Mortality patterns reflect fundamental characteristics of societies and important historical changes affecting health and disease. It this project, the investigators propose to examine the mortality patterns of various industrialized countries in order to improve understanding of two topics. First, they will describe and attempt to explain the American mortality pattern, characterized by relatively high mortality at younger ages and low mortality at older ages (compared to other industrialized countries). Although observed for both men and women, and for various racial groups in the U.S., the causes of this unusual pattern are poorly understood. They will test competing hypotheses about the origins of the American age pattern of mortality by analyzing international differences, historical changes, and mortality differentials within the U.S. in terms of both total and cause-specific mortality. Second, they will study the mortality decline of industrialized societies, both past and present, focusing on the connection between the age pattern of mortality change and shifts in disease patterns, referred to as """"""""epidemiologic transitions."""""""" Using data for several countries, they will determine how the age pattern of mortality decline in recent decades has been affected by mortality trends due to cardiovascular diseases and cancer. They will also test the general hypothesis that historical shifts in the age pattern of mortality decline can be attributed, in each case, to distinct epidemiologic transitions, and they will explore the implications of these shifts for mortality forecasting. These substantive analyses will be aided by their continuing effort to assemble a unique collection of international mortality data (the Berkeley Mortality Database), and by their new efforts to estimate mortality differentials within the U.S. population. The latter component involves both methodological studies, using existing data sets and testing the reliability of current data and methods, and a pilot project to assess the feasibility of estimating historical mortality differentials by linking census and death records.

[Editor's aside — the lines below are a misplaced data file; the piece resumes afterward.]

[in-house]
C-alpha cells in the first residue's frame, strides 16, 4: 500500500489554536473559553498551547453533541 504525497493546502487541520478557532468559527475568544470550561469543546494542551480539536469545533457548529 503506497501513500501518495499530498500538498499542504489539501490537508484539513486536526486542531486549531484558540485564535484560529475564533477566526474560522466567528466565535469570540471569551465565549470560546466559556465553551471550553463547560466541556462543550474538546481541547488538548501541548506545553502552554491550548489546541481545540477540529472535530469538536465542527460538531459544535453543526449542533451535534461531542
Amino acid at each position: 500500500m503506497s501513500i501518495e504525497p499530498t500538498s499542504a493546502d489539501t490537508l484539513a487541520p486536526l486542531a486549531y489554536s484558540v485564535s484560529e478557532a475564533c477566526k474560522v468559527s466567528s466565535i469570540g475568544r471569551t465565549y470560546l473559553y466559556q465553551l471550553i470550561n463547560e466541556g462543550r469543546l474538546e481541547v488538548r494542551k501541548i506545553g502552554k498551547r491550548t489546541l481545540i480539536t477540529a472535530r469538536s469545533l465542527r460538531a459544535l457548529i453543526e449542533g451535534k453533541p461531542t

National Institute of Health (NIH)
National Institute on Aging (NIA)
Research Project (R01)
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Study Section
Social Sciences and Population Study Section (SSP)
Program Officer
Patmios, Georgeanne E
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University of California Berkeley
Social Sciences
Schools of Arts and Sciences
United States
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Alexander, Monica J; Kiang, Mathew V; Barbieri, Magali (2018) Trends in Black and White Opioid Mortality in the United States, 1979-2015. Epidemiology 29:707-715
Riffe, Tim; Schöley, Jonas; Villavicencio, Francisco (2017) A unified framework of demographic time. Genus 73:7
Barbieri, Magali; Désesquelles, Aline; Egidi, Viviana et al. (2017) Obesity-related mortality in France, Italy, and the United States: a comparison using multiple cause-of-death analysis. Int J Public Health 62:623-629
Barbieri, Magali; Wilmoth, John R; Shkolnikov, Vladimir M et al. (2015) Data Resource Profile: The Human Mortality Database (HMD). Int J Epidemiol 44:1549-56
Riffe, Tim (2015) The force of mortality by life lived is the force of increment by life left in stationary populations. Demogr Res 32:827-834
Ouellette, Nadine; Barbieri, Magali; Wilmoth, John R (2014) Period-Based Mortality Change: Turning Points in Trends since 1950. Popul Dev Rev 40:77-106
Zureick-Brown, Sarah; Newby, Holly; Chou, Doris et al. (2013) Understanding global trends in maternal mortality. Int Perspect Sex Reprod Health 39:32-41
Prioux, France; Barbieri, Magali (2012) Recent Demographic Developments in France: Relatively Low Mortality at Advanced Ages. Population (Engl Ed) 67:
Barbieri, Magali; Ouellette, Nadine (2012) The Demography of Canada and the United States from the 1980s to the 2000s A Summary of Changes and a Statistical Assessment. Population (Engl Ed) 67:177-280
Wilmoth, John R; Mizoguchi, Nobuko; Oestergaard, Mikkel Z et al. (2012) A New Method for Deriving Global Estimates of Maternal Mortality. Stat Politics Policy 3:

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